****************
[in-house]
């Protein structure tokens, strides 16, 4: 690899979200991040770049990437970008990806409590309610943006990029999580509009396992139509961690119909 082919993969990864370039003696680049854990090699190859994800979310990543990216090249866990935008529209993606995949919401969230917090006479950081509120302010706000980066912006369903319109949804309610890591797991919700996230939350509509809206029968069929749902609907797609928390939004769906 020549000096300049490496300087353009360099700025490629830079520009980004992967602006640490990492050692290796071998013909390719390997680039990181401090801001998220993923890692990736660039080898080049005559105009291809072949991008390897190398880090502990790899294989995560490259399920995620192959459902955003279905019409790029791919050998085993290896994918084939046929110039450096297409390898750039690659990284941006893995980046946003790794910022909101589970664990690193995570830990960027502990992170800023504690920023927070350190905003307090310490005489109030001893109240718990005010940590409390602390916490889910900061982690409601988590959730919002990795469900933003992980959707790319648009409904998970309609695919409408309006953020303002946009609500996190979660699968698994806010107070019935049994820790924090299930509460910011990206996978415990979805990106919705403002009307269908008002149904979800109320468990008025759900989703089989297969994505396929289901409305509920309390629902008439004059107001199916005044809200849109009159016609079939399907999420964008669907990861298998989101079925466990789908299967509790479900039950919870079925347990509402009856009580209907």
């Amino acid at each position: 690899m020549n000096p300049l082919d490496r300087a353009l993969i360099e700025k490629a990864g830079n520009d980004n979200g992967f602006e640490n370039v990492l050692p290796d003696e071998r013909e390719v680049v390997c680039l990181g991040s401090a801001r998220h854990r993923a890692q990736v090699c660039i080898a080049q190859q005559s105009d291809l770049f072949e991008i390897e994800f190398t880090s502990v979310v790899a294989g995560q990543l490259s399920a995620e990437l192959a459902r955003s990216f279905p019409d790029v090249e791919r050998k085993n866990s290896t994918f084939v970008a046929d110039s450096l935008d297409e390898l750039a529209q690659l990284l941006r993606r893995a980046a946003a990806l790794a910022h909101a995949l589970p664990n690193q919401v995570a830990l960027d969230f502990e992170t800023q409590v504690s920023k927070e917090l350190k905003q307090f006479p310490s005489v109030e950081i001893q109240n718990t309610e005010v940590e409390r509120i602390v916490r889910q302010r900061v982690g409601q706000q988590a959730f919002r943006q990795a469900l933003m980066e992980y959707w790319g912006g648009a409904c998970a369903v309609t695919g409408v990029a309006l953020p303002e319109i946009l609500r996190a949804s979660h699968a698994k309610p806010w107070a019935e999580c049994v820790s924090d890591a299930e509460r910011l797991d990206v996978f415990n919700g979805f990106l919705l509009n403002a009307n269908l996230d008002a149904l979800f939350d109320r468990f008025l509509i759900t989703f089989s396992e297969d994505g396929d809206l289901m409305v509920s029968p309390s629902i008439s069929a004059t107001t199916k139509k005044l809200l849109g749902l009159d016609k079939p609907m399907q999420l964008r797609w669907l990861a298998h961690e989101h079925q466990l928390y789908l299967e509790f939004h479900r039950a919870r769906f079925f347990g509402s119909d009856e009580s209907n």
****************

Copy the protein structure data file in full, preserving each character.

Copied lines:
[in-house]
């Protein structure tokens, strides 16, 4: 690899979200991040770049990437970008990806409590309610943006990029999580509009396992139509961690119909 082919993969990864370039003696680049854990090699190859994800979310990543990216090249866990935008529209993606995949919401969230917090006479950081509120302010706000980066912006369903319109949804309610890591797991919700996230939350509509809206029968069929749902609907797609928390939004769906 020549000096300049490496300087353009360099700025490629830079520009980004992967602006640490990492050692290796071998013909390719390997680039990181401090801001998220993923890692990736660039080898080049005559105009291809072949991008390897190398880090502990790899294989995560490259399920995620192959459902955003279905019409790029791919050998085993290896994918084939046929110039450096297409390898750039690659990284941006893995980046946003790794910022909101589970664990690193995570830990960027502990992170800023504690920023927070350190905003307090310490005489109030001893109240718990005010940590409390602390916490889910900061982690409601988590959730919002990795469900933003992980959707790319648009409904998970309609695919409408309006953020303002946009609500996190979660699968698994806010107070019935049994820790924090299930509460910011990206996978415990979805990106919705403002009307269908008002149904979800109320468990008025759900989703089989297969994505396929289901409305509920309390629902008439004059107001199916005044809200849109009159016609079939399907999420964008669907990861298998989101079925466990789908299967509790479900039950919870079925347990509402009856009580209907």
């Amino acid at each position: 690899m020549n000096p300049l082919d490496r300087a353009l993969i360099e700025k490629a990864g830079n520009d980004n979200g992967f602006e640490n370039v990492l050692p290796d003696e071998r013909e390719v680049v390997c680039l990181g991040s401090a801001r998220h854990r993923a890692q990736v090699c660039i080898a080049q190859q005559s105009d291809l770049f072949e991008i390897e994800f190398t880090s502990v979310v790899a294989g995560q990543l490259s399920a995620e990437l192959a459902r955003s990216f279905p019409d790029v090249e791919r050998k085993n866990s290896t994918f084939v970008a046929d110039s450096l935008d297409e390898l750039a529209q690659l990284l941006r993606r893995a980046a946003a990806l790794a910022h909101a995949l589970p664990n690193q919401v995570a830990l960027d969230f502990e992170t800023q409590v504690s920023k927070e917090l350190k905003q307090f006479p310490s005489v109030e950081i001893q109240n718990t309610e005010v940590e409390r509120i602390v916490r889910q302010r900061v982690g409601q706000q988590a959730f919002r943006q990795a469900l933003m980066e992980y959707w790319g912006g648009a409904c998970a369903v309609t695919g409408v990029a309006l953020p303002e319109i946009l609500r996190a949804s979660h699968a698994k309610p806010w107070a019935e999580c049994v820790s924090d890591a299930e509460r910011l797991d990206v996978f415990n919700g979805f990106l919705l509009n403002a009307n269908l996230d008002a149904l979800f939350d109320r468990f008025l509509i759900t989703f089989s396992e297969d994505g396929d809206l289901m409305v509920s029968p309390s629902i008439s069929a004059t107001t199916k139509k005044l809200l849109g749902l009159d016609k079939p609907m399907q999420l964008r797609w669907l990861a298998h961690e989101h079925q466990l928390y789908l299967e509790f939004h479900r039950a919870r769906f079925f347990g509402s119909d009856e009580s209907n």